Where fat comes from determines whether the body can metabolize it effectively. Researchers at Washington University School of Medicine in St. Louis have found that the "old" fat stored in the bodys peripheral tissues -- that is, around the belly, thighs or bottom -- cant be burned efficiently unless "new" fat is eaten in the diet or made in the liver.
The research team developed genetically engineered mice missing an important fat synthesizing enzyme in the liver. As a result, the mice, called FASKOL mice (Fatty Acid Synthase KnockOut in Liver), could not produce new fatty acids in the liver. Because liver fatty acids are vital for maintaining normal sugar, fat and cholesterol metabolism, these mice must take in dietary fat to remain healthy.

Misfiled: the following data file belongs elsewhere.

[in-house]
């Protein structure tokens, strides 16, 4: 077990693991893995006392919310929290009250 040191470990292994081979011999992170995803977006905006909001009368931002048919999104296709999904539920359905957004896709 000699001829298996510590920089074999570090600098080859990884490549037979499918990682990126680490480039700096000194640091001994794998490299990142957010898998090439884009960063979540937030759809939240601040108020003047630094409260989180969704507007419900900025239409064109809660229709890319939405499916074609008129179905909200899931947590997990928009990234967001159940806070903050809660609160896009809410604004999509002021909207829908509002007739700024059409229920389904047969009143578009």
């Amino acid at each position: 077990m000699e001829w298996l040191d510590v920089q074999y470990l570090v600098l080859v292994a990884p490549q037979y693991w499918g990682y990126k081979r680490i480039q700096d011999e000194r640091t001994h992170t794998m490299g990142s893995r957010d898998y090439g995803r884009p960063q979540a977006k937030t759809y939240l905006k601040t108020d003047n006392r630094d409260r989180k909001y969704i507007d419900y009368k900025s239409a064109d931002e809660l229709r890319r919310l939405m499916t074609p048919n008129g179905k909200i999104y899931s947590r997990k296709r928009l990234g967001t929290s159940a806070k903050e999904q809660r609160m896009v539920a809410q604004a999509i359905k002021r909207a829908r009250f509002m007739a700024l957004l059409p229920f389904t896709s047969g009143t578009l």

Reporting in the May issue of the journal Cell Metabolism, the researchers say these mice developed fatty liver disease when placed on a zero fat diet. "When we took dietary fat away from the FASKOL mice, their livers quickly filled with fat," says senior investigator Clay F. Semenkovich, M.D., professor of medicine and of cell biology and physiology. "Their old fat stores mobilized to the liver, but their livers could not initiate fat burning, and the fat just accumulated. We concluded that to regulate fat burning, the liver needs new fat."
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